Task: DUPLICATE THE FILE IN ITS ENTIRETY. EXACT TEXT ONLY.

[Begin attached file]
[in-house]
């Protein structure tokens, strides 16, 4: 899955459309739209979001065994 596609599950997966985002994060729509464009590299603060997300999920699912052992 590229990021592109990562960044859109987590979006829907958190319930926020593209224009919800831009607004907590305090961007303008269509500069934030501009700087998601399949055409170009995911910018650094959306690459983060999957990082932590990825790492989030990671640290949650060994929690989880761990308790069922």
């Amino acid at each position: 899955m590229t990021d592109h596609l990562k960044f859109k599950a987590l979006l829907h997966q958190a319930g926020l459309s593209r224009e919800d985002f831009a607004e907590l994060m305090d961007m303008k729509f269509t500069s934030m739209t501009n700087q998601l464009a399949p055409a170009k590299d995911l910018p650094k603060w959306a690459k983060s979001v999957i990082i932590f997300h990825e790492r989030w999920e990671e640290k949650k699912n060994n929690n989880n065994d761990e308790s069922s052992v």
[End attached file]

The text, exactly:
[in-house]
């Protein structure tokens, strides 16, 4: 899955459309739209979001065994 596609599950997966985002994060729509464009590299603060997300999920699912052992 590229990021592109990562960044859109987590979006829907958190319930926020593209224009919800831009607004907590305090961007303008269509500069934030501009700087998601399949055409170009995911910018650094959306690459983060999957990082932590990825790492989030990671640290949650060994929690989880761990308790069922």
């Amino acid at each position: 899955m590229t990021d592109h596609l990562k960044f859109k599950a987590l979006l829907h997966q958190a319930g926020l459309s593209r224009e919800d985002f831009a607004e907590l994060m305090d961007m303008k729509f269509t500069s934030m739209t501009n700087q998601l464009a399949p055409a170009k590299d995911l910018p650094k603060w959306a690459k983060s979001v999957i990082i932590f997300h990825e790492r989030w999920e990671e640290k949650k699912n060994n929690n989880n065994d761990e308790s069922s052992v």